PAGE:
The phototrophic bacteria were isolated from the effluent samples by enrichment techniques by inoculating into the medium and incubated anaerobically in the light (2000 lux). Bacteria thus isolated were identified with the help of cultural characteristics (colour, size and shape), carbon and nitrogen requirement, vitamin requirements, absorption spectra analysis, bacteriochlorophylls and carotenoids. Identification keys provided in Bergey's Manual of Systematic bacteriology (1989) were adopted. The basic techniques used in the hydrogen production were those established by Vincenzini and colleagues (1982). Five millilitres of bacterial culture were harvested by centrifugation at 10 000 g for 10 min, washed thrice with 0.3% saline and the cells were suspended in the basal medium devoid of electron donor (acetate, citrate, lactate, malate, succinate, glucose) and nitrogen source (Ammonium chloride, Urea, glycine, thiourea, tyrosine, nitrogen gas). Depending on the experimental conditions different electron donors and nitrogen sources were added at required concentrations. The electron donors were added at a concentration of 1.0% and nitrogen sources were added at 0.5% concentration. Preparation of growing cells were done by taking logarithmic cultures of the organism and was inoculated (1% v/v) into basal medium containing different carbon sources along with nitrogen sources. The resting cells were prepared by following procedure. Cells were grown with succinate and nitrate until mid-log phase and were harvested by centrifugation (16 000 g for 20 min). The pellet was washed twice and resuspended in basal salts medium. This suspension was then distributed into screw-cap test tubes (10 × 100 mm) to fill them fully (anaerobic) or into 20 ml medium in a 100 ml conical flask (aerobic) and incubated under light (2400 lux) or dark conditions at 32°C.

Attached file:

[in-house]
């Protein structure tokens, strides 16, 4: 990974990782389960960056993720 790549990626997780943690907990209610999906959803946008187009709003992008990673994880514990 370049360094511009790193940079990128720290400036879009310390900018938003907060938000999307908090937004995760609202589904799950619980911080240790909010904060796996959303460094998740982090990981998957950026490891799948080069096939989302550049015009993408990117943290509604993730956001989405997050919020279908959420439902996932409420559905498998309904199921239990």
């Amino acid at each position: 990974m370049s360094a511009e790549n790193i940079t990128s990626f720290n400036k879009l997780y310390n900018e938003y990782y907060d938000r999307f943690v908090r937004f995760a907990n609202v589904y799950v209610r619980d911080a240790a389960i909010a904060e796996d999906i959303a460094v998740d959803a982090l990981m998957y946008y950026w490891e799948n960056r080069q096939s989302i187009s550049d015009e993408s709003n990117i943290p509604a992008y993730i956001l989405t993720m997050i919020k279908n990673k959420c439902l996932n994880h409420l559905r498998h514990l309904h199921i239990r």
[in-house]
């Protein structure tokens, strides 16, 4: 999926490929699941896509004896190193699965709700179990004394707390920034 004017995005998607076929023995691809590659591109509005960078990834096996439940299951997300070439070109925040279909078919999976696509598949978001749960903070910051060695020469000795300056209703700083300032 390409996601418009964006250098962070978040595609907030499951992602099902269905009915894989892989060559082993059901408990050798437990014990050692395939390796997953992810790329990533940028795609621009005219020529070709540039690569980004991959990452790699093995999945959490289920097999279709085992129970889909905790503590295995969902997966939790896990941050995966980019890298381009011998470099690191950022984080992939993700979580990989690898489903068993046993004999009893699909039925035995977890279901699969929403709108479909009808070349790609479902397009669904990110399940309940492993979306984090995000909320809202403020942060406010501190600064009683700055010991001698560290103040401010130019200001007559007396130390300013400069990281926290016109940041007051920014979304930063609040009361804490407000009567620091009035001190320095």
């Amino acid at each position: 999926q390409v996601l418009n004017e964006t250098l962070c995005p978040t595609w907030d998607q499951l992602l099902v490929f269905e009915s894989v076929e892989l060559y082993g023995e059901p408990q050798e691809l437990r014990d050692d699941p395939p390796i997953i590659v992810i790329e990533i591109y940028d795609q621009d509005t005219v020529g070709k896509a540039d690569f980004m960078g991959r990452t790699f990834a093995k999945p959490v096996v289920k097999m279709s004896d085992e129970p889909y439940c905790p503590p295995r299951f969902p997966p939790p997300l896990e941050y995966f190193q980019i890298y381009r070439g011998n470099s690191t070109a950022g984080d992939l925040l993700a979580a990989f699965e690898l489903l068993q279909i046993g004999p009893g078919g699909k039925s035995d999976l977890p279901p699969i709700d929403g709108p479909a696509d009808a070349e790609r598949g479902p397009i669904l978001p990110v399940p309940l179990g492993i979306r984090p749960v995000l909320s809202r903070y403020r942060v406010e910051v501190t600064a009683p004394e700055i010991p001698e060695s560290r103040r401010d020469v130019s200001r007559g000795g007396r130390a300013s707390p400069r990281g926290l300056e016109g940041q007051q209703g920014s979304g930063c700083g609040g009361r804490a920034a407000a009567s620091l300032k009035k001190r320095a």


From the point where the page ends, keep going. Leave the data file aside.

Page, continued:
To test the hydrogen production activity, the washed cell suspension (2.0 × 106 no of cells) was inoculated into 8 ml of the BPM [Beibl and Pfennig's media (BPM) containing mg l−1 medium of MgSO4.7H2O:200; NaCl:400; NH4Cl:400; CaCl2.2H2O:50; succinate:1000; Yeast extract:200; Ferric citrate solution (0.01 g ml−1) 1.0 ml. The trace element solution 1 ml and cyanocobalamine (Vitamin B12, 0.01 g l−1, 1 ml). The trace element solution contained mg l−1 of ZnCl2:70; MnCl2,4H2O:100; H3BO3:60; CoCl2.6H2O:200; NiCl2.6H2 O:20; NaMO4.2H2O:40 and HCl (25% v/v), 1 ml) in 15 ml capacity rimless test tubes sealed with subaseals and anaerobic conditions were created by evacuating and flushing with nitrogen (100%). Hydrogen produced was measured by injecting 0.5 ml of the gas phase from the reaction vessels with an airtight syringe into a gas chromatograph (Mak Analytica make) fitted with a molecular sieve 5A column (2 m × 1/8” ODSS) to a thermal conductivity detector (TCD). Gas analysis was done with oven temperature at 60°C with argon as carrier gas (flowrate 30 ml min−1), 120 mA detector current. Integrator and recorder were used at highest sensitivity. Before withdrawing each sample, 0.5 ml of nitrogen was injected in the vessel to maintain positive pressure. The amount of hydrogen liberated by the photosynthetic bacterium was calculated from the peak height of the recorder with reference to calibration curve prepared using ultra pure hydrogen.